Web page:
It’s just a phone call. Don’t overthink it. Repeat. I tried, unsuccessfully, not to focus on the potentially overwhelming fact that THIS WAS THE BIGGEST THING TO EVER HAPPEN in my fairly new writing career.
SO, the call happened. I dressed as if I were going into a meeting. Took care with my makeup and hair. And that actually helped. I decided against having that shot of Jack Daniels. I sat in my living room so that my three dogs would not distract me. I had a notepad, a fresh pen. My senses were on high alert, my palms, super clammy. I mean, super clammy.

The phone rang right on time and I answered, affecting a “hello?” meant to sound like I was just pulling wet laundry from the washing machine—like it was a normal day and this was no big deal and I was an old hand at this sort of thing. The assistant was on the line, and she connected the agent. I was pleasantly surprised by how warm they sounded, how solicitous and kind they were, how complimentary. The call lasted forty-five minutes. I hung up with an offer to “revise and resubmit” my novel, according to the agent’s ideas. I agreed readily. I was thrilled to have caught the notice of someone at this agency. And she was so nice! But here was the kicker: I had to agree that I would not send the manuscript out to anyone else as long as I was editing based on this agent’s ideas for my work. That was fair. I agreed.
Fast forward eleven months. I had completed three exclusive revisions. I did not have a contract for representation. As I ticked off each week between waiting to hear about my revisions and hoping for a contract, I learned to be patient. And let me tell you, it is hard. Every time there was a request for a phone call I thought, she probably hates what I did. She’s going to drop me and I wasted 3/6/9 months.

The Antikamnia Calendar, 1897

I had no idea almost a year would pass. But it did. And after those 11 months, my novel was better. I spent all of my time and energy on making this agent happy with my work. Happy enough to sign me. I pushed myself. I applied to an MFA program.
In November we had another call. As I waited for the days to pass I convinced myself that surely she would not want to continue if my work wasn’t there yet. So, same modus operandi for the previous calls: dress well, paper, pen. Only this time I had a box of Kleenex and I did, in fact, have that shot of bourbon, because I truly anticipated bad news. I re-thought taking a tranquilizer because I figured that if I did I would probably ugly cry on the phone when the bad news was delivered.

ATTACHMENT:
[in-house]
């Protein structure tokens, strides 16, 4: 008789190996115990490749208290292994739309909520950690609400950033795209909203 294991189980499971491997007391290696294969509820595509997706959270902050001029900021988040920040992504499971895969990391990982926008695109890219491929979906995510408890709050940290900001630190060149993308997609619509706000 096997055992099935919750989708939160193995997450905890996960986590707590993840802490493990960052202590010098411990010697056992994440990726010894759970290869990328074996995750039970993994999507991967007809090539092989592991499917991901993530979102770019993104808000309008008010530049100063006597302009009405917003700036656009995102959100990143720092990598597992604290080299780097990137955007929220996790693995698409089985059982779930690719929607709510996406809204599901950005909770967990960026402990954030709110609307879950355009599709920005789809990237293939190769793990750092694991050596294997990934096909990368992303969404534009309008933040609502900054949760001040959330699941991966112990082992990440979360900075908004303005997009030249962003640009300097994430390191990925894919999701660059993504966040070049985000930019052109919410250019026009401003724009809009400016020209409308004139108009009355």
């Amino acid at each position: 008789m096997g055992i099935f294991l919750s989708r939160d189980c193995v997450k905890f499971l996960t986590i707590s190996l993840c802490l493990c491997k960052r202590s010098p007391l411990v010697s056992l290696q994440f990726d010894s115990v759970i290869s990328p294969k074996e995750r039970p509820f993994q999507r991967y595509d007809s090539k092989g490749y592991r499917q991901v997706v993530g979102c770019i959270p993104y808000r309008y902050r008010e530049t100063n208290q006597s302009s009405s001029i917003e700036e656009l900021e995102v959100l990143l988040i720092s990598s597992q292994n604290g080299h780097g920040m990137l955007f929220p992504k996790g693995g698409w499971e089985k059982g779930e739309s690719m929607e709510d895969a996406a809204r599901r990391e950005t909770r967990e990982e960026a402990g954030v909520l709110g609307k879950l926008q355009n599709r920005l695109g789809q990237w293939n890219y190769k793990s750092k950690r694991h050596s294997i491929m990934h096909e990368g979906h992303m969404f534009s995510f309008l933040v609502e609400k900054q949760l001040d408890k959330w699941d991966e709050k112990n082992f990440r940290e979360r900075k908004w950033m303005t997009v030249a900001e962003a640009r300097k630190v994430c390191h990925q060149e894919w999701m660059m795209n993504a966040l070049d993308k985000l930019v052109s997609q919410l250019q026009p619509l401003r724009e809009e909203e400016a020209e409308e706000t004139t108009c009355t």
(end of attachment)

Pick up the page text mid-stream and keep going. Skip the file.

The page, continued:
But after a few pleasantries, here’s what she said: “We need to talk about further revisions.” My heart rose, since this meant she wasn’t dumping me yet, but it quickly fell as I thought, I gave my all to that last round of revisions. I did almost everything she asked, and it’s still not good enough? I can’t do this. I don’t have what it takes.

And then she said, “…but I believe that your work is strong. We’d like to offer you representation.”

TO BE CONTINUED…

YEAH, BABY!

pee-wee-herman-2

Click on bold type for links.

Pub Marketplace deal.png

The deal announcement

YES! I have a book deal for both of my completed historical novels! YES, they will appear in hardcover, paperback, e-book and as audiobooks! Yes, I am absolutely pants-wettingly beside myself.

honeyboboo2

Honey Boo Boo, photo from Popsugar

Yes, there is validation, and my pants would be on fire if I didn’t admit that. There’s some money, which is also really sweet, but what I’m feeling the most right now is GRATITUDE.

I’ve had fabulous writing teachers, mentors, and MFA advisors. vcfa-logoI had a great cohort (go, Winter, 2018!) in the MFA program at Vermont College of Fine Arts, where I first read my work at Connie May Fowler’s fabulous VCFA Novel Retreat. I had a wonderful writing group at WriterHouse, here in Charlottesville, Virginia. My family is supportive and even though they don’t really understand what being a writer is, they support my ambition and dreams. My agent, Mark Gottlieb of Trident Media Group worked hard to put the deal together and I’m thrilled to be working with the folks at Blackstone Publishing. I’m also grateful for the time I spent at Hawthornden Castle this March and April.

It’s an ongoing journey—okay, sometimes it’s been a slog. Along the way, there have been moments of euphoria and tears of bitter disappointment, chasms of self-doubt, nail-biting anxiety, and many, many hours staring at my laptop screen (or into the refrigerator, when I got stuck). I have to confess that there have, and will be, envy and jealousy of talented (younger, prettier) writers whose gorgeous prose or poetry seems effortless, and friends who already have novels in the world. There’s always someone higher up the ladder, right?

Along the way, I’ve been trying to stay on an even keel.

Olena shawl 2

Olena beaded edge shawl pattern in English cashmere yarn from Yarntelier

For me, this requires wine, solitude, wine, long walks, yoga, wine, occasional Ativan, wine, compulsive knitting in ridiculously complex patterns, and often, praying, especially in the dark times, for grace. Because grace, I think, is the most valuable tool available to us humans as we navigate both highs and lows. Grace allows us to accept what feels unfair or unkind. Grace helps us to wait with patience. It asks our higher power of choice not to help us get what we want, but to help us move through the process with self-compassion and acceptance of things that don’t seem to make sense. Sometimes, grace gives us clarity, if not of a specific situation, then of our unique position within that situation. Grace reminds us to pay it forward when we can.